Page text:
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Let’s put AI on pause

We aren’t prepared to unleash this powerful technology


The OpenAI logo appears on a mobile phone in front a computer displaying the ChatGPT home screen. Associated Press/Photo by Michael Dwyer, file

Let’s put AI on pause
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In November, OpenAI announced the advent of its ChatGPT product, prompting millions of otherwise ordinary people to while away hours trying to stump the seemingly miraculous little wizard on the other end of the algorithm. “Write me an essay on Elizabethan literature—in Elizabethan prose style.” “Write me a rap song about the doctrine of the atonement.” “Explain to me why my girlfriend broke up with me”—nothing seemed too difficult.

But mingled with the humor, excitement, and novelty was a sense of vertigo, as if humanity suddenly found itself standing at the edge of a precipice, expected perhaps but no less terrifying. For decades science fiction writers have fantasized about the arrival of artificial intelligence, one questions stands at the center: What should we make of Artificial Intelligence as it has now arrived?

According to some, including Elon Musk, it is time to slam on the brakes of breakneck innovation, and pause to take stock of what on earth we are doing and why. As he commented: “AI systems with human-competitive intelligence can pose profound risks to society and humanity.” Further, “we call on all AI labs to immediately pause for at least 6 months the training of AI systems more powerful than GPT-4.” Such a warning, coming from one of the world’s most acclaimed techno-futurists, should be enough to prompt anyone to sit up and take notice. But for many, the very notion of pausing innovation seems laughable. “You can’t stop progress!” runs the refrain. Anyone daring to question the benefits of more and newer technology is apt to be dismissed as a Luddite. 

And yet, while it may be true enough that continued innovation is inevitable, it is the essence of conservatism to recognize that it is the pace of change, every bit as much as its direction, that matters. We recognize this instinctively in other areas of life. In a church, school, or other social organization, wise leaders know that even urgently needed changes should be introduced at a careful and deliberate pace, giving the community time to adapt and learn. When it comes to technology, however, modern man seems determined always to innovate as quickly as possible, and leave society to clean up the mess. From nuclear weapons to abortifacients to TikTok, the mess is often sobering indeed.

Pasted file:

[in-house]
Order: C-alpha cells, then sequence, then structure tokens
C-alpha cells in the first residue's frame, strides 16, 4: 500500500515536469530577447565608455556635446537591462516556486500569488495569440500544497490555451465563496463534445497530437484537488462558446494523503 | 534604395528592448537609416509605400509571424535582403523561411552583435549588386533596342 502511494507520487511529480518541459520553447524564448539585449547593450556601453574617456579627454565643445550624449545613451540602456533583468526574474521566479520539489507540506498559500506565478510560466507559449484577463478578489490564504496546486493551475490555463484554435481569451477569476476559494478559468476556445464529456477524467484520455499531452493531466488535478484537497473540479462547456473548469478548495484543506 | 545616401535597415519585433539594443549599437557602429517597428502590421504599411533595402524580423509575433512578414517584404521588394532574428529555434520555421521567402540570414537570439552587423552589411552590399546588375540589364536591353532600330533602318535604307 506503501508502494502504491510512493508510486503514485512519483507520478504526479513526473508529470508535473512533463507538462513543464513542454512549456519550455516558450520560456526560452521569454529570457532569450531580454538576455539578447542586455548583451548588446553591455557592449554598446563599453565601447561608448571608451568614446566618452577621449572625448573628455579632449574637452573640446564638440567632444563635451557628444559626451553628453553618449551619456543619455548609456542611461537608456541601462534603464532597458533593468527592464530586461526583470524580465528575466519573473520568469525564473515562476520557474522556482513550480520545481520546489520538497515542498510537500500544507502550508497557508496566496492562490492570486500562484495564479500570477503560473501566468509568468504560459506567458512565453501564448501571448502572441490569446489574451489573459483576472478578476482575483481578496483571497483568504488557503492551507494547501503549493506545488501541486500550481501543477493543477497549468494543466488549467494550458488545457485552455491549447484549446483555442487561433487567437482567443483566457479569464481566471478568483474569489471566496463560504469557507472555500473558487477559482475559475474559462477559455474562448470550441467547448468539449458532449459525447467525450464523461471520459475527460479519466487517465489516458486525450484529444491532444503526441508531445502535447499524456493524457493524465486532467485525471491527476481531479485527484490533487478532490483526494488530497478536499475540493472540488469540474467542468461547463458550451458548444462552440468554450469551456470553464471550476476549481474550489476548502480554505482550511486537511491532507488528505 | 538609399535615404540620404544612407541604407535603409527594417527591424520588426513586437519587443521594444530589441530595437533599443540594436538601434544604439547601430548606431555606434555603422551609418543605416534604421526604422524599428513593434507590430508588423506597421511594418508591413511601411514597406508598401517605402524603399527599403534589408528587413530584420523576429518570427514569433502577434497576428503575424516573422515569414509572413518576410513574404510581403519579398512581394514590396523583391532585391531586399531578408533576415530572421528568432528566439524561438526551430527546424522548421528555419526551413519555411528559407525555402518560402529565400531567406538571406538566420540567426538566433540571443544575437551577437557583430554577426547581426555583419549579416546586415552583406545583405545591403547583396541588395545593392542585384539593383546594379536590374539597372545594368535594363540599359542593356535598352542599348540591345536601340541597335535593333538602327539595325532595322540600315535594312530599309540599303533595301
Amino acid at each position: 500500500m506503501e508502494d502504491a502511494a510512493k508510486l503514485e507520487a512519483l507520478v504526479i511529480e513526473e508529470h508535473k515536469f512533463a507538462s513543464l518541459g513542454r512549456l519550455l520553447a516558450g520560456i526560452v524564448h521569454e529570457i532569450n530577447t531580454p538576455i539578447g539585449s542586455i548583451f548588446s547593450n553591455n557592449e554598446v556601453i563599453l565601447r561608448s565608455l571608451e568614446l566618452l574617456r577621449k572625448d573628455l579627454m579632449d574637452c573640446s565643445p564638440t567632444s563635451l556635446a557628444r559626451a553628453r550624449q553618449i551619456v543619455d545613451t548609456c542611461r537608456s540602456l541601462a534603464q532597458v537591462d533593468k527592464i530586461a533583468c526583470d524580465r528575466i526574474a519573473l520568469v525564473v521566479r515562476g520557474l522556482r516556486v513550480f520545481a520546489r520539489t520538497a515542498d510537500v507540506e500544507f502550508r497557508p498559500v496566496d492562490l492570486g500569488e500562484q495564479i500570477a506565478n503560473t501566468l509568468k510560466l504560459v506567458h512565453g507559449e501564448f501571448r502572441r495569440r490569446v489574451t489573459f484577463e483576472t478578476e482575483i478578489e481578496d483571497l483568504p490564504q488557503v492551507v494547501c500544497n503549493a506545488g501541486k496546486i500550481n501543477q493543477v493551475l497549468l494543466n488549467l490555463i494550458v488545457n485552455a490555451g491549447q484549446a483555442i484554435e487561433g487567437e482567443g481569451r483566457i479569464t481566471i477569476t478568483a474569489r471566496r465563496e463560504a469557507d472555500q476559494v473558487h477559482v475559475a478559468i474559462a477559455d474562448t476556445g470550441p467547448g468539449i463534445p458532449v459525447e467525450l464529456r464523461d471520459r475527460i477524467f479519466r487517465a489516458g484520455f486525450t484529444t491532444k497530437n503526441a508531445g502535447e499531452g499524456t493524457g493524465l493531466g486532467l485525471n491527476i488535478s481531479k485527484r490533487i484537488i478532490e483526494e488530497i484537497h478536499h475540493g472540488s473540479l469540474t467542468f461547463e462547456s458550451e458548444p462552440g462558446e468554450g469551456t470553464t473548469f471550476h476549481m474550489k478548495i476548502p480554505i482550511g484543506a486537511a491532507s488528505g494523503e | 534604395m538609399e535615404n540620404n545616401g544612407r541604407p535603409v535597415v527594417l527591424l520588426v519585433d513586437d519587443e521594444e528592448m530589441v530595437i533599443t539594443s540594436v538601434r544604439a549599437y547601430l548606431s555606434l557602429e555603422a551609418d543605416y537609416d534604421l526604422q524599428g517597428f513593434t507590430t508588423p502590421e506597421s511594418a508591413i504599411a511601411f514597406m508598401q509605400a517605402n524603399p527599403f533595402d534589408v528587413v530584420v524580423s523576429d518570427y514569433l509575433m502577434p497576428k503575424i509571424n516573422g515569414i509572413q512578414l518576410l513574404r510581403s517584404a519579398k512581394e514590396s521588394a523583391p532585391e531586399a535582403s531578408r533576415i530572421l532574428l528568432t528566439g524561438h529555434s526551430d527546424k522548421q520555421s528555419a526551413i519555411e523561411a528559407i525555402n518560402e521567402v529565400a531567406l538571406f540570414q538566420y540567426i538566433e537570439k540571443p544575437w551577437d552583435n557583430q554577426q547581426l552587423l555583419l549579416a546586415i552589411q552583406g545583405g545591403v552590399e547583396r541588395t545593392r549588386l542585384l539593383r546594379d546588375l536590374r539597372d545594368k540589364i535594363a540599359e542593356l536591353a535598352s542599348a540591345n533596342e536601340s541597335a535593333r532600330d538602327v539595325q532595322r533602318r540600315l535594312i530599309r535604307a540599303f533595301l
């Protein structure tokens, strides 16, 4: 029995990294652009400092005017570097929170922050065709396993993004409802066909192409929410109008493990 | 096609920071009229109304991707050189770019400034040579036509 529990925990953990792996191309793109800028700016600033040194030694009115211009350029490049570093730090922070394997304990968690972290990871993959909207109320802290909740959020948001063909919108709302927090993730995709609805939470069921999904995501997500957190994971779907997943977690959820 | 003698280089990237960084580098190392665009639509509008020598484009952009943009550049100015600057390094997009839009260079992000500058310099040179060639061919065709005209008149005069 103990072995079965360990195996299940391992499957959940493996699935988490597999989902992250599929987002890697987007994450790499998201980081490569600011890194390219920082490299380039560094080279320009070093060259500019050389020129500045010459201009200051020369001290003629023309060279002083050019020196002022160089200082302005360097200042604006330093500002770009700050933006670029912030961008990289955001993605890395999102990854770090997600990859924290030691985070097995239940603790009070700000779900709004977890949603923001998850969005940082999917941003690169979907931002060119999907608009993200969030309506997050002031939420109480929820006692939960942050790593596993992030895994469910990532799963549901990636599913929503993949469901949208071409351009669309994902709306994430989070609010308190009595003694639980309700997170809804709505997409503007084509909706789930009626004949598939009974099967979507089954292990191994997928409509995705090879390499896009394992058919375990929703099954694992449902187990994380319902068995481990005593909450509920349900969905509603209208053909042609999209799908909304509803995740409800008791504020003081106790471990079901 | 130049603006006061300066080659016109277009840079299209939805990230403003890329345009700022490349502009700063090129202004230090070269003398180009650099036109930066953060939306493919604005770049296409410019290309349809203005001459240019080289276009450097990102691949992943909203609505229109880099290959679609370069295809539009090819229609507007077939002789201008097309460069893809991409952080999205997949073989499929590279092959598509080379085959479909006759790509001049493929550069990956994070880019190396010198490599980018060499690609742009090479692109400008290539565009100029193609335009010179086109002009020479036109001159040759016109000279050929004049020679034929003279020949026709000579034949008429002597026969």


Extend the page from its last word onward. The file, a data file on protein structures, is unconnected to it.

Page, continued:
It is the essence of conservatism to recognize that it is the pace of change, every bit as much as its direction, that matters.

In a famous essay at the dawn of the personal computing era, “Thinking About Technology,” Canadian philosopher George Grant examined the statement, “Computers do not impose on us the ways they should be used.” It expressed, he argued, the quintessential modern idea of technology as simply an extension of human freedom. The claim is that we remain at all times the masters of our technological instruments, free to bend them to our will. More often, however, they have an uncanny way of bending us to theirs. Like the Ring or the Seeing-stones in Tolkien’s prescient myth, only those who possess great strength of will can use the new digital wizardry to serve their own purposes, rather than being enslaved by them. With the advent of AI, the pleasant fiction that we remain in charge of our machines becomes much more difficult to sustain.

The concerns in Musk’s letter range from the near and clear, “Should we automate away all the jobs, including the fulfilling ones?” to the more speculative and dystopian, “Should we risk loss of control of our civilization?” All questions well-worth asking. Perhaps the most fundamental problem with AI, however, was illustrated by the bizarre recent case of a Belgian father of two who committed suicide after weeks of chatting with an AI bot convinced him that his continued existence was a threat to the climate.

With AI, we have created entities capable of wielding nearly human powers of moral agency, but without any moral responsibility. When a dog or horse kills a man, we often insist that it should be put down. What do we do with a killer chatbot? A human psychologist who offers bad advice leading to a patient’s suicide may be held accountable and lose his license—and may in some measure seek to make things right through repentance and restitution. Can Bing lose its license or do penance?

Few of those at the frontier of this reckless experimentation seem to have even asked such questions, much less answered them. The solution, of course, is not to reject any future innovation. But it is to insist that before we take the next leap forward into this brave new world of ours, we should first decide whether we will govern our creations (and how) or whether they will govern us. If you can’t put the genie back in the bottle, you sure want to decide what your three wishes will be before you let him out.


Brad Littlejohn

Brad Littlejohn (Ph.D., University of Edinburgh) is a fellow in the Evangelicals and Civic Life program at the Ethics and Public Policy Center. He founded and served for ten years as president of The Davenant Institute, and has taught for several institutions, including Moody Bible Institute–Spokane, Bethlehem College and Seminary, and Patrick Henry College. He is recognized as a leading scholar of the English theologian Richard Hooker and has published and lectured extensively in the fields of Reformation history, Christian ethics, and political theology. He lives in Landrum, S.C., with his wife, Rachel, and four children.


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